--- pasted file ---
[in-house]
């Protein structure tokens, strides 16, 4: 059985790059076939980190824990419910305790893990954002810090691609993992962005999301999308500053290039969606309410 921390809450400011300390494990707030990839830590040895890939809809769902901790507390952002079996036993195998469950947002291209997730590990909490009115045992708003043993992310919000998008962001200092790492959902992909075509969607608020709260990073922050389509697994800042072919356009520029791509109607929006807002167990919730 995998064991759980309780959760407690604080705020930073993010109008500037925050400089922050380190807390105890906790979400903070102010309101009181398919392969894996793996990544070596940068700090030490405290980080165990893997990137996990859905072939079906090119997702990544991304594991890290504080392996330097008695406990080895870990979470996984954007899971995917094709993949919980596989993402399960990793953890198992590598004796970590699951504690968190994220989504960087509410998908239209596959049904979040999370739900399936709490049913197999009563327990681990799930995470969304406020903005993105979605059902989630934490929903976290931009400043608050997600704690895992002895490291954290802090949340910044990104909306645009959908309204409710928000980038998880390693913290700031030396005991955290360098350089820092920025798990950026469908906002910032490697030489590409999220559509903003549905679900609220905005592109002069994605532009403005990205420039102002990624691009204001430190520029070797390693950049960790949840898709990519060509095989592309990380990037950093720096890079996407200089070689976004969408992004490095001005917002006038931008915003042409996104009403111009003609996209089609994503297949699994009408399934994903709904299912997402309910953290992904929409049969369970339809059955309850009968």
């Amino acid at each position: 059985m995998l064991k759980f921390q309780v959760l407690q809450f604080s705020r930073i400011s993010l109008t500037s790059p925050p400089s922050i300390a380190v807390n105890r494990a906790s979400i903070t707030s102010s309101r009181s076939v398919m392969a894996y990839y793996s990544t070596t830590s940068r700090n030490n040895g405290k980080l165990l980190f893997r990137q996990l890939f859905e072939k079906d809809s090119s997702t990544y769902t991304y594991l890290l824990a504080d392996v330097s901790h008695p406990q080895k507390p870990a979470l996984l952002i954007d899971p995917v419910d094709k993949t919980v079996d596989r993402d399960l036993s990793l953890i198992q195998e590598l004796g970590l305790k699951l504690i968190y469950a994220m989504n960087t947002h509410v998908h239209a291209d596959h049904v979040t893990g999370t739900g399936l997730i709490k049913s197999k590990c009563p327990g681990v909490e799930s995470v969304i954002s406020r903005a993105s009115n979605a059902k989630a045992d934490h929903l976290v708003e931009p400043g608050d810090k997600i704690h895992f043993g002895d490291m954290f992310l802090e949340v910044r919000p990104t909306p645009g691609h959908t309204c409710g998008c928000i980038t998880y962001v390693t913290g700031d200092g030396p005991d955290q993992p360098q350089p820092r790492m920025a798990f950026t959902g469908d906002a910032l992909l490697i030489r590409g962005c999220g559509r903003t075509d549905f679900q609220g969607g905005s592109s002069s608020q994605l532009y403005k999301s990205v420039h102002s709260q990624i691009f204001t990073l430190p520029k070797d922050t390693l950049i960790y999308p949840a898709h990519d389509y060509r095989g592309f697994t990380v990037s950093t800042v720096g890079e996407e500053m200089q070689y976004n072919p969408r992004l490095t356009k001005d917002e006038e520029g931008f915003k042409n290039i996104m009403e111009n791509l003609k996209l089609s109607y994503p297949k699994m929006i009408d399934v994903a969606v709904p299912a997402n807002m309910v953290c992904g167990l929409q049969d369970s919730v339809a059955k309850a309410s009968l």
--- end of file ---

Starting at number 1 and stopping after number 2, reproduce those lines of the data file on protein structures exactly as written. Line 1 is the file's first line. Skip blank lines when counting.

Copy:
[in-house]
């Protein structure tokens, strides 16, 4: 059985790059076939980190824990419910305790893990954002810090691609993992962005999301999308500053290039969606309410 921390809450400011300390494990707030990839830590040895890939809809769902901790507390952002079996036993195998469950947002291209997730590990909490009115045992708003043993992310919000998008962001200092790492959902992909075509969607608020709260990073922050389509697994800042072919356009520029791509109607929006807002167990919730 995998064991759980309780959760407690604080705020930073993010109008500037925050400089922050380190807390105890906790979400903070102010309101009181398919392969894996793996990544070596940068700090030490405290980080165990893997990137996990859905072939079906090119997702990544991304594991890290504080392996330097008695406990080895870990979470996984954007899971995917094709993949919980596989993402399960990793953890198992590598004796970590699951504690968190994220989504960087509410998908239209596959049904979040999370739900399936709490049913197999009563327990681990799930995470969304406020903005993105979605059902989630934490929903976290931009400043608050997600704690895992002895490291954290802090949340910044990104909306645009959908309204409710928000980038998880390693913290700031030396005991955290360098350089820092920025798990950026469908906002910032490697030489590409999220559509903003549905679900609220905005592109002069994605532009403005990205420039102002990624691009204001430190520029070797390693950049960790949840898709990519060509095989592309990380990037950093720096890079996407200089070689976004969408992004490095001005917002006038931008915003042409996104009403111009003609996209089609994503297949699994009408399934994903709904299912997402309910953290992904929409049969369970339809059955309850009968």